Democracy is the common pursuit of mankind, and all countries must earnestly protect the democratic rights of the people.
In the past 20 years and more since China embarked on the road of reform and opening up, we have moved steadfastly to promote political restructuring and vigorously build democratic politics under socialism.
While upholding and improving our systems of peoples congresses, multi-party cooperation and political consultation under the leadership of the Communist Party, and regional ethnic autonomy, we have advanced the process of scientific and democratic decision-making and promoted grassroots democracy, protection of citizens’ rights and freedoms, and democratic elections, democratic decision-making, democratic management and democratic supervision by the people in the country’s political, economic, cultural and social life according to law.
We have stepped up the building of rule of law in China, making sure that there are laws to go by, that the laws must be observed and strictly enforced and that violators must be dealt with.
As a result, the enthusiasm, initiative and creativeness of the Chinese people of all ethnic groups have been galvanised, providing an immense driving force for the country’s development.
In future, we will continue to move forward our political restructuring in a vigorous and cautious manner as our national conditions merit, improve our democratic institutions and legal systems and build a socialist political civilisation.
True, China and Australia are different in social systems.
This is the result of different choices made by our people in light of their national conditions, and the two countries’ different historical evolution.
As China-Australia relations prove, so long as they understand and treat each other as equals and respect their respective national conditions and circumstances, countries with different social systems may very well become partners of friendly cooperation with constantly increased common ground.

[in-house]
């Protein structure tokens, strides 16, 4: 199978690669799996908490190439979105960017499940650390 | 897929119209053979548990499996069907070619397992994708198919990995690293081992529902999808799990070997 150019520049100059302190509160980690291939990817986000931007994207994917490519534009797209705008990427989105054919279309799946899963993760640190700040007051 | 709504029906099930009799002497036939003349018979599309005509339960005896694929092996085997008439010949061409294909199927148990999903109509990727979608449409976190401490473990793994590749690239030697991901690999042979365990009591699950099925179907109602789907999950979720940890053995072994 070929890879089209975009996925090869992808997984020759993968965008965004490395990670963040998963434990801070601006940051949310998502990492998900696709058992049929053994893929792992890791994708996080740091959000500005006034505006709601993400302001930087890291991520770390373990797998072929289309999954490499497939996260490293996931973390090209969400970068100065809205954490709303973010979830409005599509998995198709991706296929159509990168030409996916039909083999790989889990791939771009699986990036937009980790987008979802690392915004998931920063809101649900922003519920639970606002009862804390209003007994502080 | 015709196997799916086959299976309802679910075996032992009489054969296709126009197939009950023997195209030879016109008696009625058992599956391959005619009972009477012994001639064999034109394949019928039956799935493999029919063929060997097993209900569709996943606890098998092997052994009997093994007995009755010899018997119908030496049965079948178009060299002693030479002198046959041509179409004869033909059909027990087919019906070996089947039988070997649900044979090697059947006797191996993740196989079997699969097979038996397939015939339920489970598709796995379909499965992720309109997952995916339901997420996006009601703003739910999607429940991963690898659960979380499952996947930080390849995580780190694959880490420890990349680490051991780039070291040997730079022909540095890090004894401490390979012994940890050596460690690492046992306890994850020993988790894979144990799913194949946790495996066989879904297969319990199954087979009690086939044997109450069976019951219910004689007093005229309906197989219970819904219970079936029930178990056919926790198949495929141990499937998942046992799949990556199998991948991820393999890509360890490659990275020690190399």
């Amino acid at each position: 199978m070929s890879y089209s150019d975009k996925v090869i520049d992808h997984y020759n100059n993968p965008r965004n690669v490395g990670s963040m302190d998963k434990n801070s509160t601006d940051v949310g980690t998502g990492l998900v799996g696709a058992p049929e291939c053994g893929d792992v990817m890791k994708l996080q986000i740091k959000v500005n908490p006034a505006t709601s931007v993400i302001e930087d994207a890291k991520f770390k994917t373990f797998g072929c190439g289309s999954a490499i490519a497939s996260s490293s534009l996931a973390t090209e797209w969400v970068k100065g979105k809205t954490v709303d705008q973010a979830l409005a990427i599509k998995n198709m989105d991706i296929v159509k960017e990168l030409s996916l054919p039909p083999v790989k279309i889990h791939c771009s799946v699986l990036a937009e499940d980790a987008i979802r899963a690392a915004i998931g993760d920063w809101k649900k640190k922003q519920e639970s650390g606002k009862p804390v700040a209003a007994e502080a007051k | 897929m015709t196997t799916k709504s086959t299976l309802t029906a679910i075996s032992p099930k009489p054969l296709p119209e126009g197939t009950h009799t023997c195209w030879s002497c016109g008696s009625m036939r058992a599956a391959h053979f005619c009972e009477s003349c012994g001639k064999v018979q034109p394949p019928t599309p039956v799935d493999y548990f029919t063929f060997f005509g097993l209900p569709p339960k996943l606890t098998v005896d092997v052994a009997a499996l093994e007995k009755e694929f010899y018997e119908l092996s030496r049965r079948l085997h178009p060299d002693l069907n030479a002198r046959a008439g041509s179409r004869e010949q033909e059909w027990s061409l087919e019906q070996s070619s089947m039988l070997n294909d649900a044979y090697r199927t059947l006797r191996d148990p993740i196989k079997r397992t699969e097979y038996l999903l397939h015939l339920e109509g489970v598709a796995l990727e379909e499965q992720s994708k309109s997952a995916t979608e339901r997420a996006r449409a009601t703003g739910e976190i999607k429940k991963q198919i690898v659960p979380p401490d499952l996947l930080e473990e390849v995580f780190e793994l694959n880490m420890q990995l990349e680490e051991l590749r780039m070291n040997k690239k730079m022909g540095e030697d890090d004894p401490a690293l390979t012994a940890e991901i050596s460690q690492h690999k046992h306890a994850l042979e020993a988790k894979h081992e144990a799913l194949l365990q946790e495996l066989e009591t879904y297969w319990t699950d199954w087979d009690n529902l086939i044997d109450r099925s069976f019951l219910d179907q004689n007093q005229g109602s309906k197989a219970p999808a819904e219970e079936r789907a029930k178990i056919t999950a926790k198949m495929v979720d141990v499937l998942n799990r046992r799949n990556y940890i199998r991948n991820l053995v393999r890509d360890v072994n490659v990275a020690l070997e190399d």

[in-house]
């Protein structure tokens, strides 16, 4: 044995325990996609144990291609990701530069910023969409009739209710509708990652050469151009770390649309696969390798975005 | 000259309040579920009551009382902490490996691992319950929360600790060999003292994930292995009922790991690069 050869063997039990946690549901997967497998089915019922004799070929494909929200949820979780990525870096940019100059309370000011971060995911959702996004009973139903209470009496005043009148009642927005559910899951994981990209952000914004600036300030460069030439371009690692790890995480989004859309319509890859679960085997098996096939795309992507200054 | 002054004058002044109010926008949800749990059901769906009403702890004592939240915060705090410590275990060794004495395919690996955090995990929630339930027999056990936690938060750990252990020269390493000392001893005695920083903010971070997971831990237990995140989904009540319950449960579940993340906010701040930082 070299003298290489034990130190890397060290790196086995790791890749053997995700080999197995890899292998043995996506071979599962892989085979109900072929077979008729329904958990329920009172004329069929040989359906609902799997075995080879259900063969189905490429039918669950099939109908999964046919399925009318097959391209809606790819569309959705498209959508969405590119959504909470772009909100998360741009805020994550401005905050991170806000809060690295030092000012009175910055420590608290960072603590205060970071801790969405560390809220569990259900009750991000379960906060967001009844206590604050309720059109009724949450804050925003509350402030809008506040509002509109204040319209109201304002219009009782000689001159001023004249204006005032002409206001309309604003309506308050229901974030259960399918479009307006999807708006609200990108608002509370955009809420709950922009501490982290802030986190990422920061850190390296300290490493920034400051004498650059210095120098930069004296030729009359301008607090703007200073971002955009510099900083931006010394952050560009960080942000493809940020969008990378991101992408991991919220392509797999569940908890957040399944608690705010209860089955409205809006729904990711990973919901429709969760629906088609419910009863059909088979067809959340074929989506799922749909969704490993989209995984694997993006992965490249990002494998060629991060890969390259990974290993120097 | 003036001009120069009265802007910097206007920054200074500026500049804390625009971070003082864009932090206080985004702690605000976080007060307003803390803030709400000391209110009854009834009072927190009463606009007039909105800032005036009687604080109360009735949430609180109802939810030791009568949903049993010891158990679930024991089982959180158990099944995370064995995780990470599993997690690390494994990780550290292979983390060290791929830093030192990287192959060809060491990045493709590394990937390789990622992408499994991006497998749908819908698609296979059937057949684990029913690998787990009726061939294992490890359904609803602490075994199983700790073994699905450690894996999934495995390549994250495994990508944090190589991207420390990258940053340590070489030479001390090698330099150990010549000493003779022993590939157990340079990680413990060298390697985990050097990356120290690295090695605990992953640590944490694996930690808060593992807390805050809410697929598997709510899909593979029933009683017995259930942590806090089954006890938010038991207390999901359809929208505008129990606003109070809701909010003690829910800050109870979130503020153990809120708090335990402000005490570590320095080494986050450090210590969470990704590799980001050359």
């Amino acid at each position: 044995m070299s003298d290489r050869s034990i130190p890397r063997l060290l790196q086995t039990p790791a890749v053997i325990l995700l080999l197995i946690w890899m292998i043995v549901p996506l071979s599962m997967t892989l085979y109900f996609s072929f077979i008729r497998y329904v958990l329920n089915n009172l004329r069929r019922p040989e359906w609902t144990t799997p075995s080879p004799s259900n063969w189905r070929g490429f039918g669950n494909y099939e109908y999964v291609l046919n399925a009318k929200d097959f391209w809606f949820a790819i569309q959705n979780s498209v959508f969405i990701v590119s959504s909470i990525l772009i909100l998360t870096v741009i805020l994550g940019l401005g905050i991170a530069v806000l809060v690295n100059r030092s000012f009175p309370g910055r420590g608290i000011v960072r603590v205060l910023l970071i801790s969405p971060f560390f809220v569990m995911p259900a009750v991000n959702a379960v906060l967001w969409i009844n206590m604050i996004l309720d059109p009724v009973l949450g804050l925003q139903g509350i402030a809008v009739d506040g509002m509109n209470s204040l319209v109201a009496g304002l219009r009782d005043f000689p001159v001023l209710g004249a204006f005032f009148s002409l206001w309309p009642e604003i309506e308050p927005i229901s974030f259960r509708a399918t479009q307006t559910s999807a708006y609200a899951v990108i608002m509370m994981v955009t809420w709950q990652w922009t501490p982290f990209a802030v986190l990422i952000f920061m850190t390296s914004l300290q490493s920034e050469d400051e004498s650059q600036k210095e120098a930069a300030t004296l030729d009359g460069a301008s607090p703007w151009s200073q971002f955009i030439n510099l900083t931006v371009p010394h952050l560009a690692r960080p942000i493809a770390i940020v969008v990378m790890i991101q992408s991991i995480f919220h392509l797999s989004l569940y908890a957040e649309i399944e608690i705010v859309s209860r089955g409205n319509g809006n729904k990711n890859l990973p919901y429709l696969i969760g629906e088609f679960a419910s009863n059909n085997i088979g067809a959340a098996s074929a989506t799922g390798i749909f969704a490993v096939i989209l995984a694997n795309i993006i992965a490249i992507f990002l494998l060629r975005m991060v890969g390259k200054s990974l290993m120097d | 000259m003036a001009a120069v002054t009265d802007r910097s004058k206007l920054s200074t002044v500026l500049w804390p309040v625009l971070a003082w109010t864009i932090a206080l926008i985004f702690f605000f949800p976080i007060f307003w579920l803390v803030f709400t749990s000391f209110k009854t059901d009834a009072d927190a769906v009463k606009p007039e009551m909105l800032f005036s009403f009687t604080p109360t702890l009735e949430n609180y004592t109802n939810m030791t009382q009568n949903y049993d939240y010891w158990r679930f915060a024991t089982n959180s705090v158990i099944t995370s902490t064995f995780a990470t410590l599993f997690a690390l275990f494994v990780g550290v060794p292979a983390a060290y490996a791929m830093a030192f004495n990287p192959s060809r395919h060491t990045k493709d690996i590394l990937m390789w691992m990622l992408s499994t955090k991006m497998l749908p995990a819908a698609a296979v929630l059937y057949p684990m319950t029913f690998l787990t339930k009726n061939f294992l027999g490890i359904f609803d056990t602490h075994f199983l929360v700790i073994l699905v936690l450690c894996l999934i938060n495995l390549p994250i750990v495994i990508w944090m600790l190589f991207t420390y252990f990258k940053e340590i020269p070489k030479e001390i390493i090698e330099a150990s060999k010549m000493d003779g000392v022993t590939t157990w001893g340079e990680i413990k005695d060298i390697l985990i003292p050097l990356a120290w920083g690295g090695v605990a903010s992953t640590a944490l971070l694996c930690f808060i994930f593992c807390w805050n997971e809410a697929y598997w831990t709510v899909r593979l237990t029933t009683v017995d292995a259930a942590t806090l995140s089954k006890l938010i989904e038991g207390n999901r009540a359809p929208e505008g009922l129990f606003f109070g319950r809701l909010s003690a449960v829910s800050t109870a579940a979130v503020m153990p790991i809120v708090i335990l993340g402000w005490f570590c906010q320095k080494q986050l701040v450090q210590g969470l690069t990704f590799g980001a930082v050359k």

Second, economically, they should complement and benefit one another, deepen their cooperation and achieve common development.
With economic globalisation developing in such depth, no country can expect to achieve economic development without going for effective economic and technological cooperation with other countries and actively participating in international division of labour.
Bringing in capital, knowledge, technology and managerial expertise needed for development at home and in return providing products and know-how with comparative advantages for the development of others – this is how countries achieve common development through mutually beneficial cooperation.
Right now, China has entered into a new stage of building a well-off society in an all-round way and accelerating the socialist modernisation drive.
We are busily engaged in developing a socialist market economy and opening the country still wider to the outside world in more areas and with a higher level of sophistication.
While speeding up strategic economic restructuring, we are vigorously implementing the strategies of revitalising China through science and education, of sustainable development, of the development of the west and of renewal of the old industrial base of north-east China.
China enjoys a vast market, abundant labour, social and political stability and a vibrant momentum for development.
A stronger and more developed China will bring growth opportunities and tangible benefits to other countries in the world.
China and Australia are highly complementary economically.
Blessed with a vast territory and rich resources, Australia boasts of economic and technological successes.